Museum of Folk Art Shop

Neighborhood: West 50s
Type of Place: Museums Gift Shops

So we all love the MOMA, shiny and exciting, known far and wide. But on
the very same block, just doors down from the MOMA in fact, is a
lesser-known treasure. The Museum of Folk Art, true to its name, is folksy
in its displays and also, refreshingly, in its overall vibe--the
exhibits have wit and warmth, and the staff is laid-back and unpretentious.
Right now there's a fascinating exhibit on the artisans who, at the turn
of the century, carved artwork and embellishments for Jewish temples
and, simultaneously, various materials for carnivals, including some
stunning carousel animals (seriously, who knew there was this revered and
long-standing link?).

Charmed by the art and the feel of the place, I wondered if its shop
would also be likable. In exploring, I found a lovely, well-stocked spot
and an answer to the question, "Where can you find a unique and
affordable gift in Midtown?"

My fondness for all things repurposed and recycled had me especially
gratified by things like the clocks made from scratched-up vinyl records
($32); the meant-to-be-heirloom kitchen supplies from Beehive
Kitchenware "made with rebuilt sheetmetal tools rescued from the junk pile" (the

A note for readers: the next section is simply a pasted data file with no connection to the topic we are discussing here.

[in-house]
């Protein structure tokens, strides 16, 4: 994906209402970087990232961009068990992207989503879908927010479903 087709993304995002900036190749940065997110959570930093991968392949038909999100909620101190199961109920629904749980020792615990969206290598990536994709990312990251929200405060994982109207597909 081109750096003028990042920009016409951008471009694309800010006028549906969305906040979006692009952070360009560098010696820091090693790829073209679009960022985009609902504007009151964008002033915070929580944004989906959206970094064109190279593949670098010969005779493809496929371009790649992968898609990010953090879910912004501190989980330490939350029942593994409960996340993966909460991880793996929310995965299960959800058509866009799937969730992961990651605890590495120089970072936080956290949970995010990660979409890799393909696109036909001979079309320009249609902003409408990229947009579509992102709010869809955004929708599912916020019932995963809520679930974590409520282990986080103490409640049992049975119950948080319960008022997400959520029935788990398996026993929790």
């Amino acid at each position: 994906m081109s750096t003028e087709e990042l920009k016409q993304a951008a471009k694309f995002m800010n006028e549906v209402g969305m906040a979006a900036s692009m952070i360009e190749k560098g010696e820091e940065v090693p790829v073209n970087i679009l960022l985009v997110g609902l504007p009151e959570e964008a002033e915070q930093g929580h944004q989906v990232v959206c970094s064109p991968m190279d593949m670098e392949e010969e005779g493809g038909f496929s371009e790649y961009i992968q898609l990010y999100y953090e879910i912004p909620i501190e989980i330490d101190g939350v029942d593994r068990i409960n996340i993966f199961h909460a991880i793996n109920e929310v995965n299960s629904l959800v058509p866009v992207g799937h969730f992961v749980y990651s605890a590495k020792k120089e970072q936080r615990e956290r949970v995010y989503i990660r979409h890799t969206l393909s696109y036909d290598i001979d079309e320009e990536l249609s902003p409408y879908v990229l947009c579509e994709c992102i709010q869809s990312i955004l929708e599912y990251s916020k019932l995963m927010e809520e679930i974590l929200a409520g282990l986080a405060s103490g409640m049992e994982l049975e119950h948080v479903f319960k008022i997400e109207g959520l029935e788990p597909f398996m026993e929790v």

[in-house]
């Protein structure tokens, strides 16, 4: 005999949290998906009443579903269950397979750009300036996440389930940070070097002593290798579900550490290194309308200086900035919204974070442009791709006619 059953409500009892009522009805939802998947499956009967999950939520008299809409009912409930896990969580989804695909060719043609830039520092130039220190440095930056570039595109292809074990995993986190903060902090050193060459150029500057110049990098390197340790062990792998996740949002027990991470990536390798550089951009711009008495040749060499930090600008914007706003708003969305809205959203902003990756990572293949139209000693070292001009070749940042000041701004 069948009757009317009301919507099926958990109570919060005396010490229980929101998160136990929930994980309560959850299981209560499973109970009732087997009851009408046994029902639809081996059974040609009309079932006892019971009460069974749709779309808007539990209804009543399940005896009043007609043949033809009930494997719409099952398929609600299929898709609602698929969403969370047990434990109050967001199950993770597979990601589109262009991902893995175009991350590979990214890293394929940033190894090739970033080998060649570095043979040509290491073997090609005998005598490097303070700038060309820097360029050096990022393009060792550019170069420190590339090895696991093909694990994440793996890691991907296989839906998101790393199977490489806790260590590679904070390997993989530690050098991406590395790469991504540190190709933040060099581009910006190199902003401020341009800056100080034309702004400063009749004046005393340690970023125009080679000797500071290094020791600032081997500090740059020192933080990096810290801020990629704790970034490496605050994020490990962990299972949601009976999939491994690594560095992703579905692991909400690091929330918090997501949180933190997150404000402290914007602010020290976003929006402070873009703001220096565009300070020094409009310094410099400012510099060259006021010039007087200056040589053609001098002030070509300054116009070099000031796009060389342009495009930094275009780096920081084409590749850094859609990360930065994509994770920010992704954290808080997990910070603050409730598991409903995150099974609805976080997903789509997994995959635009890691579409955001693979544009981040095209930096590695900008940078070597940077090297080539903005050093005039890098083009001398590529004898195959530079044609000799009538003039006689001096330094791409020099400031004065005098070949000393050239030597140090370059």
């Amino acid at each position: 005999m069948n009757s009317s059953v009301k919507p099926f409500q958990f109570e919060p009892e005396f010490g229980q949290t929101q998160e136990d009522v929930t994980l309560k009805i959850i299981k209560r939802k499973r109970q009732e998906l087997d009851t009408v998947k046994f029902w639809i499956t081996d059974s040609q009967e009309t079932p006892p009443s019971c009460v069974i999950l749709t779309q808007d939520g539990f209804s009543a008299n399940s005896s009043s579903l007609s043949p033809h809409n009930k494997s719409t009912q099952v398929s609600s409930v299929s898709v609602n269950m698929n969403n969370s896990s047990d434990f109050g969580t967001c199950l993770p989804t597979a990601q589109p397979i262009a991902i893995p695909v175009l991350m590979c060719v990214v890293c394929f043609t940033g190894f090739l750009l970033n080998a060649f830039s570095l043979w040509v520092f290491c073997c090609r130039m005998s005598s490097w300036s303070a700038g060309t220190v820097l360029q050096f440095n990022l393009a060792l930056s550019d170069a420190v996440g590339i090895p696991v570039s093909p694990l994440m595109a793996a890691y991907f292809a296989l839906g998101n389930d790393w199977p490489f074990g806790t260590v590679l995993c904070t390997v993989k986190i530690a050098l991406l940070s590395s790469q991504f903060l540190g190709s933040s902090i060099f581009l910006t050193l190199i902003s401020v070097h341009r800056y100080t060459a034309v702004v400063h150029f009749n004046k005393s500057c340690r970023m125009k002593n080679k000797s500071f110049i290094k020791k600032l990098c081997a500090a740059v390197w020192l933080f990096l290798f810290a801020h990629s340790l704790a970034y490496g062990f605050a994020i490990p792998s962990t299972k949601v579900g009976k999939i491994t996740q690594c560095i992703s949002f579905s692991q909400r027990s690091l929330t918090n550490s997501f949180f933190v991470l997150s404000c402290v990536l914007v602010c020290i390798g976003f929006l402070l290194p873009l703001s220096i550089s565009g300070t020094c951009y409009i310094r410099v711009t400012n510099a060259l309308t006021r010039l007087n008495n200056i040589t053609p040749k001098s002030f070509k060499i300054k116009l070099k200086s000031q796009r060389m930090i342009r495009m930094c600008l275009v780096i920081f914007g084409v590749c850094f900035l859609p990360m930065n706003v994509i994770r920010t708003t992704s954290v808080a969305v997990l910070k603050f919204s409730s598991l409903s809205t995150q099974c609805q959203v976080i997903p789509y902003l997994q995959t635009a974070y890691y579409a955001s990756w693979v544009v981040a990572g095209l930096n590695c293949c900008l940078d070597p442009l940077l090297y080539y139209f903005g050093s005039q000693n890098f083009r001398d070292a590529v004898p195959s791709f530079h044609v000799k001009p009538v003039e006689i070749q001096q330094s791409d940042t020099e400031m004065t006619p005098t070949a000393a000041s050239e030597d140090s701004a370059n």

measuring spoons, $45, are especially beautiful); the handmade
paper-rose pins ($5); and the cloth sculptures of Wizard of Oz characters from
SewBeeIt, made with scrap fabric (from $41).

What baby would not benefit from Audubon Society plush-toy birds? Press
a button and a genuine bird-call recording that matches the toy's
species plays from within the plush--no fake quacking or chirping here (a
steal at $8). Kids will also love (but I did too!) the
plastic dishes with cute word/image combinations: "funky" and a picture
of a monkey, "hippie" and a picture of a baby chick, "sweet" and a
picture of a pea (cuuute! $8 each). A clever city-subway-map-covered
baseball is $20; and a working-harmonica necklace, including a small book of
songs and a total bargain at $5, will keep kids entertained for quite a
while--though how to handle the parents' complaints that their child
will not stop playing is gonna be up to you.

As we freeze our tushies off, a creative and warm-looking assortment of
socks, gloves, scarves, and hats looked very appealing. And a wide
assortment of books on folk-art creation, artists, and collections will
satisfy a broad range of interests in the field.

Heirloom measuring spoons? Real-bird-call toys? Unique and beautiful
gifts in the land of the skyscrapers for as little as $5? Again I have to
ask, who knew? Consider this one our secret.

  - Pamela Grossman; Jan 21, 2008

Museum of Folk Art Shop
45 West 53rd St
New York, NY 10019
(212) 265-1040

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